Image is from one of Barbara’s clippings, referencing Jonathan Haidt’s book The Righteous Mind: “people are more likely to be moved by information that challenges their prejudices if they’re prevented from responding to it straightaway and it has time to sink in, to steep. Is there enough such time these days?”
Lent begins tomorrow, and among other things, I’m experiencing the season by taking a break from blogging. But only sort of. These next several weeks I’ll be highlighting posts from the archives, sharing quotes and links that mean something to me, and maybe even posting a photo or two.
There are a number of reasons for this, one being that I’m trying to make headway on my next book, Spirituality in the Smartphone Age. I need to create some space and time for those words to come. So I’ll be resting in the words of others…
In this space, anyway. I’ll be writing short weekly reflections on my email list, which you can sign up for here.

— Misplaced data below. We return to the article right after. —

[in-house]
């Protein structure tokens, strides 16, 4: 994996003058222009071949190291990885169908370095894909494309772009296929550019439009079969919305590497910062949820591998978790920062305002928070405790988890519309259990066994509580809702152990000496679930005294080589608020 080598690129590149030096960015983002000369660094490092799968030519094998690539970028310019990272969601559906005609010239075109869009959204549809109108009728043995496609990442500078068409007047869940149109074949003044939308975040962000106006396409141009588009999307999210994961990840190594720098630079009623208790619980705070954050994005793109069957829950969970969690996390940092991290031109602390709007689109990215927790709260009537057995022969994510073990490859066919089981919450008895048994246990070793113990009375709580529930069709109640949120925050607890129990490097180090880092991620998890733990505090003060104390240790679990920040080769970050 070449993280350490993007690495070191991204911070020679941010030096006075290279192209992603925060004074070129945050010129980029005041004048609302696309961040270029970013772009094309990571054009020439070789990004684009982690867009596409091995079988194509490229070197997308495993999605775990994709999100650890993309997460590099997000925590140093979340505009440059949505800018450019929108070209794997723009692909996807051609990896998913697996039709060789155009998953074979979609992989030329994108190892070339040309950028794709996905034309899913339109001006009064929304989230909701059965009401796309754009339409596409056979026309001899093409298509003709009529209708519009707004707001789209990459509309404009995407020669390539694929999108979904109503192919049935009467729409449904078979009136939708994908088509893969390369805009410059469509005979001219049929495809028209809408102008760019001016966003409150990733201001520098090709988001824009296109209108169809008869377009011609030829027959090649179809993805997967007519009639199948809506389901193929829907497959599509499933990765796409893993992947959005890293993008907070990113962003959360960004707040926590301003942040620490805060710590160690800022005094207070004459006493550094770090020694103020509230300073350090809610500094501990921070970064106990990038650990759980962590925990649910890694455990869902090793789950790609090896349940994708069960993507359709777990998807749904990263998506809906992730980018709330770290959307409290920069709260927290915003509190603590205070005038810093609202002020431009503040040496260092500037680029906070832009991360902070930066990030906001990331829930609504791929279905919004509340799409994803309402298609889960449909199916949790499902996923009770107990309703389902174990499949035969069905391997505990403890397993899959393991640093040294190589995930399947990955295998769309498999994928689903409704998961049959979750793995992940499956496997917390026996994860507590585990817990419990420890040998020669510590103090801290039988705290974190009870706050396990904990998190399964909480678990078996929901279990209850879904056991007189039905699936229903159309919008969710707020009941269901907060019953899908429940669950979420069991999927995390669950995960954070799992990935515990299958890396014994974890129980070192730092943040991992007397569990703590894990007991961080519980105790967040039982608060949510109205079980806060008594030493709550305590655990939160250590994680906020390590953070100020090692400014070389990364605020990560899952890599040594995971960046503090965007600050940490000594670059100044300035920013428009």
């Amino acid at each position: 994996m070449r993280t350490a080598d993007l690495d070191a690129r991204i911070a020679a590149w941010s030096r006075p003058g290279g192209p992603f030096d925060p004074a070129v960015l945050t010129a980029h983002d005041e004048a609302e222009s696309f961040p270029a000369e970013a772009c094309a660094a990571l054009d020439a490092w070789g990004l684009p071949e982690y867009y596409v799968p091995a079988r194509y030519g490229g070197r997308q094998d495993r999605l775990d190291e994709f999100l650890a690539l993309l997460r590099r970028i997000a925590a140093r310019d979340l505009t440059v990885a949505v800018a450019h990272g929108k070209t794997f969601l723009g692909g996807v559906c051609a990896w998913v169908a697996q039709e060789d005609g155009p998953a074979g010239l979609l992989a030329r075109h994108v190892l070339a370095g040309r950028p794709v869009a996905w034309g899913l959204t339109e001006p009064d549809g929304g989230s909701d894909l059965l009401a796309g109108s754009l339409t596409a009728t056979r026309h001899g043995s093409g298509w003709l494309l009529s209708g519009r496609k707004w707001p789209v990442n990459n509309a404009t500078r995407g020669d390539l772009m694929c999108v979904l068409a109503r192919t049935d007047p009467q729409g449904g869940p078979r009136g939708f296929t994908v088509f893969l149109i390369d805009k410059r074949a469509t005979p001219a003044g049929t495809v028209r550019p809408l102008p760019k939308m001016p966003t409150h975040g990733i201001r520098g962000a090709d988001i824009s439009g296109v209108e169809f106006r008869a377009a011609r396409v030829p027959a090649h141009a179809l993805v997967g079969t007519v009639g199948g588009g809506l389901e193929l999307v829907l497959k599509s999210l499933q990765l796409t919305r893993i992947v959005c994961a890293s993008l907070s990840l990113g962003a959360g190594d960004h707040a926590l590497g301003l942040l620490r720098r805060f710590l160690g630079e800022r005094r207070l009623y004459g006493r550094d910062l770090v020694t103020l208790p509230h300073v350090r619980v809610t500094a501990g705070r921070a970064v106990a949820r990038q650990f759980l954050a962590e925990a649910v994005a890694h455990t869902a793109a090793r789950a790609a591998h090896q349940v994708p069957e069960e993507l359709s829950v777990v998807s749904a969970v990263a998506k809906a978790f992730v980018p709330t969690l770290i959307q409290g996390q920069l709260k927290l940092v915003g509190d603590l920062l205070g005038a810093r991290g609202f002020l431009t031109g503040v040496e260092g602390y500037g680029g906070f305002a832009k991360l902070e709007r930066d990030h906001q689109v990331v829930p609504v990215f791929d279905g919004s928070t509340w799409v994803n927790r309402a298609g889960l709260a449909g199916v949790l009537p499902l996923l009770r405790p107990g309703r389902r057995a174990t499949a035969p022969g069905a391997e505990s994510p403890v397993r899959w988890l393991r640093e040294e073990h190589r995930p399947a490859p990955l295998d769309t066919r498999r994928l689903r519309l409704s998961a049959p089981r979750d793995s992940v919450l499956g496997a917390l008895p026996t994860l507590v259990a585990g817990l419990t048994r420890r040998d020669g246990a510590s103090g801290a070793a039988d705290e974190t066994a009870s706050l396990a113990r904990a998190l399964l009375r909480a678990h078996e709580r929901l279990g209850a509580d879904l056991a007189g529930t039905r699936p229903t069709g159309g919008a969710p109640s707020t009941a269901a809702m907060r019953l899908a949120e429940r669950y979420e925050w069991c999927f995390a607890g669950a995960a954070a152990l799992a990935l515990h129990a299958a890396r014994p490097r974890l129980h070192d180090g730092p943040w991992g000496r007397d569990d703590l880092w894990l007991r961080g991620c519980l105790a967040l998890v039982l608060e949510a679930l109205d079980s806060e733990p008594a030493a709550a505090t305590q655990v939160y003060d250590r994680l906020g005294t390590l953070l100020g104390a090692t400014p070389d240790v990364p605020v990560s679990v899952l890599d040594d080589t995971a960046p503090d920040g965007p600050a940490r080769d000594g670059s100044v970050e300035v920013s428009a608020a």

I’ve written before about how judgy people can get about Lent practices that strike them as too much about self-improvement and not enough about devotion to God. I’m not interested in diagnosing whether giving up blog writing is a “good enough” discipline. It’s what I’m doing, that’s all. I feel called to it.
How about you? Will you be taking on a practice this Lent?
Turn to the person next to you and tell them one thing that brings you delight. It can’t be work-related (though I hope you are delighted by your work!), and ideally, it isn’t something that requires costly equipment or an exotic locale. This is something you can potentially do without much effort or expense.